So what is an “IT Plumber” anyway?
Today information technology is everywhere and is depended upon by many people. People use their smartphones to keep in touch with friends around the world, get recommendations on where to eat dinner, and purchase tickets for the movie later – usually all at the same time! Houses have automated thermostats and security systems, and cars collect vast amounts of data on performance and notify the dealer when maintenance is required. Big internet companies collect data on everything we do online, and then use this information to show us ads or cell to other companies for their own purposes. The fact that businesses run on IT and communicate with other businesses and customers is taken for granted like the air we breath.
This blog is about the infrastructure that lets this all happen, and will touch on things like:
- devices used by the user (PCs, laptops, smartphones, tablets, and smart watches)
- connected devices (the internet of things)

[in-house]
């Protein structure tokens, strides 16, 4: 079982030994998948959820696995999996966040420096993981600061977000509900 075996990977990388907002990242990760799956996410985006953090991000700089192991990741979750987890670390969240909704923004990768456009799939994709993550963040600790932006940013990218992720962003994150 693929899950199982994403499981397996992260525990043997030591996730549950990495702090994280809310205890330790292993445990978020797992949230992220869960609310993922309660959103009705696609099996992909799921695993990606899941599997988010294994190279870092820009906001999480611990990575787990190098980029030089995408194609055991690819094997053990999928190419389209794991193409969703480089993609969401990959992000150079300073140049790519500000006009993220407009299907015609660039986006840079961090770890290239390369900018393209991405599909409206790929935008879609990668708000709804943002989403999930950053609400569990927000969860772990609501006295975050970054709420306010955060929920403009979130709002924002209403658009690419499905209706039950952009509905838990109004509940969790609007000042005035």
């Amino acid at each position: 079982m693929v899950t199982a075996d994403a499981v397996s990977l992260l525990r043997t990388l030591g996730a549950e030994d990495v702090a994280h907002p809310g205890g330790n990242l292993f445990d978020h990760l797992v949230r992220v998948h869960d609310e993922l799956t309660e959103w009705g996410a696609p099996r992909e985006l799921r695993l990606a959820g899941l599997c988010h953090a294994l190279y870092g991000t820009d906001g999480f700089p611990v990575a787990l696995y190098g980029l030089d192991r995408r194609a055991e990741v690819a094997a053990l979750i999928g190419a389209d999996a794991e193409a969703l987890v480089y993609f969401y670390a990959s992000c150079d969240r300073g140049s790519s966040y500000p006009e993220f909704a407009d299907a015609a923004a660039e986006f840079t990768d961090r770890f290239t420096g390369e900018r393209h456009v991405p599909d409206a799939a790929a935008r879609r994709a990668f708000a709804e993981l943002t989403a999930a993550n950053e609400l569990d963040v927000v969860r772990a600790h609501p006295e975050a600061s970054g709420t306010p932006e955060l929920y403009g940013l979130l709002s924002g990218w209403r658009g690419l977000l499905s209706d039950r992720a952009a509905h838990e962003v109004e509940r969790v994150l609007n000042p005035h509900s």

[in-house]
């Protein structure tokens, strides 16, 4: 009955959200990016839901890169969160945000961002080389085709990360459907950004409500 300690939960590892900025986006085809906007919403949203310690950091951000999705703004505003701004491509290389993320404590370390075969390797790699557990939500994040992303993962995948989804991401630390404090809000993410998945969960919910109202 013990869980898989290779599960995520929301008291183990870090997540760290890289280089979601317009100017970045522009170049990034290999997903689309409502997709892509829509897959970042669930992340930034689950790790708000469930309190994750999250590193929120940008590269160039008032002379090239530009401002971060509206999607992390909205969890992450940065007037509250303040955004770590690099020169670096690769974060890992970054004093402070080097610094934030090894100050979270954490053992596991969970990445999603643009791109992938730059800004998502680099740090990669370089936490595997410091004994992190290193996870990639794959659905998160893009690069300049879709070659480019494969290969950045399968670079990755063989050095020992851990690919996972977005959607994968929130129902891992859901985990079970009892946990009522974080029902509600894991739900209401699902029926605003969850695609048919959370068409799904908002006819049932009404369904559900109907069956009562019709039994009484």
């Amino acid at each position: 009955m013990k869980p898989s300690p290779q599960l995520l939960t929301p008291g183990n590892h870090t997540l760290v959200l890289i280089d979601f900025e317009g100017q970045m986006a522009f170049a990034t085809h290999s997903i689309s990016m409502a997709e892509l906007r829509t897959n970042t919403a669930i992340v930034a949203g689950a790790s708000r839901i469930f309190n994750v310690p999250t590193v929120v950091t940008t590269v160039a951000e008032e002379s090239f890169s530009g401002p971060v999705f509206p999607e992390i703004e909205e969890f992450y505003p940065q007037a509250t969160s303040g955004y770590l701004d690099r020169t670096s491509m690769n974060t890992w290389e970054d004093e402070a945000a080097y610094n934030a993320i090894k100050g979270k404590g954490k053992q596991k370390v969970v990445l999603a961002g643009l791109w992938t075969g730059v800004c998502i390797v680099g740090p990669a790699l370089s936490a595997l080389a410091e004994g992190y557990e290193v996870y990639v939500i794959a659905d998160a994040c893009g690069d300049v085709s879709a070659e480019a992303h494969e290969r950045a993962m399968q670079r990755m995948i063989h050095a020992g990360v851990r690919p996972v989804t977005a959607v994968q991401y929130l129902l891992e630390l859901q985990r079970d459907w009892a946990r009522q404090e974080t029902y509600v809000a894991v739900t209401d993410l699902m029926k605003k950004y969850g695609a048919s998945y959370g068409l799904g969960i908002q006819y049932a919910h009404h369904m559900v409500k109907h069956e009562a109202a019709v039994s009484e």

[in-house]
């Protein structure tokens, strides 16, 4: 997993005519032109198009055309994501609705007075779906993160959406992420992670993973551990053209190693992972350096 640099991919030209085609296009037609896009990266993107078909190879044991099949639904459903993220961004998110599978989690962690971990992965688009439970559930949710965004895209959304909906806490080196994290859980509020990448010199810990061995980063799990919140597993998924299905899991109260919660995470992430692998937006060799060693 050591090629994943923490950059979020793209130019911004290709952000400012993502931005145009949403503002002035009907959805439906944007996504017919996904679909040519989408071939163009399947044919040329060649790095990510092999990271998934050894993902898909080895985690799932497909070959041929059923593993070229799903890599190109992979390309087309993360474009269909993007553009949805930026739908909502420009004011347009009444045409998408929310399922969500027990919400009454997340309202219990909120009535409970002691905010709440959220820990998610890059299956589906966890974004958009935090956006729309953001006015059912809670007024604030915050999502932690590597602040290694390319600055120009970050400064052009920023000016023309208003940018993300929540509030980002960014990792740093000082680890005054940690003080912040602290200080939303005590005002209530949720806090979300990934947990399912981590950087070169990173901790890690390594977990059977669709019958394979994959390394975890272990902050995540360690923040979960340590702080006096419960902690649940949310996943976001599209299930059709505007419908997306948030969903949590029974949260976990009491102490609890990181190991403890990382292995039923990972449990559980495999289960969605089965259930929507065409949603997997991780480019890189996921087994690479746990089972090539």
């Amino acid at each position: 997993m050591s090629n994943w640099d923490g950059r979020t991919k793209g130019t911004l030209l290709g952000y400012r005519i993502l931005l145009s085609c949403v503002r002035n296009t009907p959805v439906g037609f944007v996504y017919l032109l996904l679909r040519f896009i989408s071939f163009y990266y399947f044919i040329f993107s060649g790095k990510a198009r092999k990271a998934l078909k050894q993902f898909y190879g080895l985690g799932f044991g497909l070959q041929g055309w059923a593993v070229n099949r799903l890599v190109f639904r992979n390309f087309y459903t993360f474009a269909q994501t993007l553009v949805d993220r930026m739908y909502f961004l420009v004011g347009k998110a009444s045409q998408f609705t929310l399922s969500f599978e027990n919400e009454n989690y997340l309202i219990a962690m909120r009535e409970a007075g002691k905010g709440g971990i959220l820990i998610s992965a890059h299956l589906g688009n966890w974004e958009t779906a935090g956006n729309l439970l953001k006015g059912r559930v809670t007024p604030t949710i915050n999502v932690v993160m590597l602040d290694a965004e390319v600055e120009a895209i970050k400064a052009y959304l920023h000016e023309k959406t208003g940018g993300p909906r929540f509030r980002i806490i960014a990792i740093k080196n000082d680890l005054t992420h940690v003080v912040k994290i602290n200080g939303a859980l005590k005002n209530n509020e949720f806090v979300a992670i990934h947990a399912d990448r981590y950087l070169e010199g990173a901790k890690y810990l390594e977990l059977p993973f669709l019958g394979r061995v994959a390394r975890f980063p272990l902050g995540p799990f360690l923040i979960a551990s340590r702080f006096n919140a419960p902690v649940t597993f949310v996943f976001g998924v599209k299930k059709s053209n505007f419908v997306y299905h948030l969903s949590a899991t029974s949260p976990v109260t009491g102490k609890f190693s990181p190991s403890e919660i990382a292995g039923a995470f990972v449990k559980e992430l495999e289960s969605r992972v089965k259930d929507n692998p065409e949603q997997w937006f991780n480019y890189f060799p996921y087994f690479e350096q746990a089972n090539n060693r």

- underlying technologies such as integrated chips, and storage.
- operating systems
- middleware (DBMS, email system, transaction managers, etc.)
- networking (routers, hubs, LAN, WAN, wireless, etc.)
- the internet
- the tools used to manage all the components
- security and privacy
- the processes (like DEVOPS and ITIL) that (sometimes) make everything run smoothly
In short, this blog may touch anything to do with IT other than the applications themselves. And even then applications may be mentioned as they are ultimately what the user is interested in.
But I still haven’t explained why I use the label “plumber” have I? In my view IT infrastructure is a lot like plumbing. Everyone depends on it and just expects it to just work, and usually doesn’t even notice it until it doesn’t work. But when it doesn’t work things can “back up” and work grinds to a halt. And then who do they call to fix it – a plumber! Hence the name – “IT Plumber”. Also, when I took engineering at university the engineers called themselves “Plummers” so the label stuck.